What are the seasons and general weather conditions on Ambergris Caye?
For the island of Ambergris Caye, summer temperatures average between 75 to 90 F, but are moderated by onshore winds, while winter temperatures range between 60 and 80 F and can be lower due to cold damp Nortners that blow in November through January.
Ambergris Caye, like most of Belize, has a sub-tropical climate. Its quite sunny, and you need to have protection. Click here for details on protection from the sun for your skin. Frosts and freezes are unknown. Weather in San Pedro is similar to that in South Florida, with temps ranging from the mid 50s F on a cool winter day to above 90 on a hot summer day. From November through March, expect lows in the low to mid 60s and highs in the low to mid 80s. The rest of the year, expect lows in the low 70s and highs in the high 80s. Prevailing winds off the water keep beach and shore areas pleasant most of the time. Winds sometimes go calm in summer, especially in August and September. Occasionally during the winter "Northers" blow in, chilling the air and kicking up winds. Ambergris Caye gets about 55 to 60 inches of rain a year. July through November normally is the rainiest time on the island, but even during this "rainy season" it is unusual to have long rainy periods, and sunny weather returns after a day or two. Humidity is fairly high, being highest in the summer at above 80%. June through November technically is hurricane season, but the August through October period is the most likely time for tropical storms and hurricanes. In the last 50 years, only about ten hurricanes have struck Belize, with the worst being Hattie in 1961. Click here for more on hurricanes in Belize.
During Northers, one should be careful about sailing, boating or swimming as strong winds and currents make it difficult to return to shore (in Creole a Norther is a "Joe North" and in Spanish "el Norte"). One should never swim to the reef without a boat (with anchor) of some kind, which will provide refuge in case of exhaustion, accident or a change in winds and currents. There are excellent local guides and it is recommended that their services be sought.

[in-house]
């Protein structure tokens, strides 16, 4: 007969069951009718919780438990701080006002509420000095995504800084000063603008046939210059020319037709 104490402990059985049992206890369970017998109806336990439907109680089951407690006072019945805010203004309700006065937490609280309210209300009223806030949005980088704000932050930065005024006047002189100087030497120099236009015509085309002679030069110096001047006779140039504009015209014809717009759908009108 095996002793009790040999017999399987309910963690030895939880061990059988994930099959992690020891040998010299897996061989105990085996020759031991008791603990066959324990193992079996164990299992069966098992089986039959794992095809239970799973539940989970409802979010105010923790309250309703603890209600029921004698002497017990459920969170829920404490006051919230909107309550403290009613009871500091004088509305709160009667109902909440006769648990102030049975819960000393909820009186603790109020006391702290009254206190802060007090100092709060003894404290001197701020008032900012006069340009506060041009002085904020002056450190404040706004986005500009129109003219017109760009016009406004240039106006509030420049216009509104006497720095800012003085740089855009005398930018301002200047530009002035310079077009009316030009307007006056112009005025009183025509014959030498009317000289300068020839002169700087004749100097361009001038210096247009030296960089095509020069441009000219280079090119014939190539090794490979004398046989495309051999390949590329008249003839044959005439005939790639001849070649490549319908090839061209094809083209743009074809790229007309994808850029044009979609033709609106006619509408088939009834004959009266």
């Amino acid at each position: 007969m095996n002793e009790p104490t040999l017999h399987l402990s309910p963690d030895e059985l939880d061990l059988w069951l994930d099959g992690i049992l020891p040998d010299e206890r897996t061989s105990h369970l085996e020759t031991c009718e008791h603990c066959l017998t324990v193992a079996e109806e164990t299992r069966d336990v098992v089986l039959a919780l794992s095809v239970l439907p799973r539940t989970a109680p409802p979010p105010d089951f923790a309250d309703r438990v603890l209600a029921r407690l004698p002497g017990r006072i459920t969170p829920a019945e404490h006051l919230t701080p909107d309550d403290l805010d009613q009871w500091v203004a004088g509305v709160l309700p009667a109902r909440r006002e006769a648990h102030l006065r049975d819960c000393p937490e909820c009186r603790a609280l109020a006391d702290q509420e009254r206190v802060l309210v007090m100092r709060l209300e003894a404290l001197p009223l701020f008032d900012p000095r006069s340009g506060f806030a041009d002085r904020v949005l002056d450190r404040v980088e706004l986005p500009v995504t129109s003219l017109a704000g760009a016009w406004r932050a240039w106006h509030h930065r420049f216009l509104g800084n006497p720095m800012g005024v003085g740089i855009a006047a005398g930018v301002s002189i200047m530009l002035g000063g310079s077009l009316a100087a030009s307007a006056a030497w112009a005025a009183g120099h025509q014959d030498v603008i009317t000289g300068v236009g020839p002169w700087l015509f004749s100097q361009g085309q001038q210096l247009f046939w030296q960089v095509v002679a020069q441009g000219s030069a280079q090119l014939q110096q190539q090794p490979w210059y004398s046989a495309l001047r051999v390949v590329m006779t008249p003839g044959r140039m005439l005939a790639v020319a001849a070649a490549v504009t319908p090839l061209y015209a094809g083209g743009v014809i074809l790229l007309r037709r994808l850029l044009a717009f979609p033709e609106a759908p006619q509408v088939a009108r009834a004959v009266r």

There is a dry season (February to June) and a wet season (July to January) with a mini-dry in August. Rainfall averages 60" per year.
The Tropical sun is intense, and coupled with the sun’s reflection off the water, sunburn can occur quickly. Protective clothing or sun screen is always in order.
One caveat: Experienced Divers, who come to SCUBA and Snorkel, have long understood that, for some people, mechanical air conditioning can play havoc with the nasal cavities in the face. If you are a diver that suffers from mask squeeze, move to accommodations on the beach that have good flow through ventilation so that you can rest easily at night and avoid air conditioning as much as possible. Divers from cooler climes, that cannot get comfortable enough due to humidity or temperature, to sleep without air conditioning - may need to take decongestants (with their accompanying side effects) in order to be able to go diving. Be very careful to understand the dangers of using decongestant remedies in order to go diving. And, be aware, mixing decongestants with alcohol, never recommended when diving, is sometimes lethal under pressure. In addition: Divers should never use analgesics at all, as a means to counter the effects of air conditioning on the nasal passages, because their side effects are magnified under pressure and because analgesics often reduce pain but do not always clear nasal cavities - thus making sever, permanent damage to the nasal passages possible. Best bet: Prevention - avoid air conditioning as much as possible and its accompanying nasal drip side effects, when diving.
The lessons are: Stay in accommodations that encourage flow through ventilation. Divers with sensitive nasal passages should avoid air conditioning.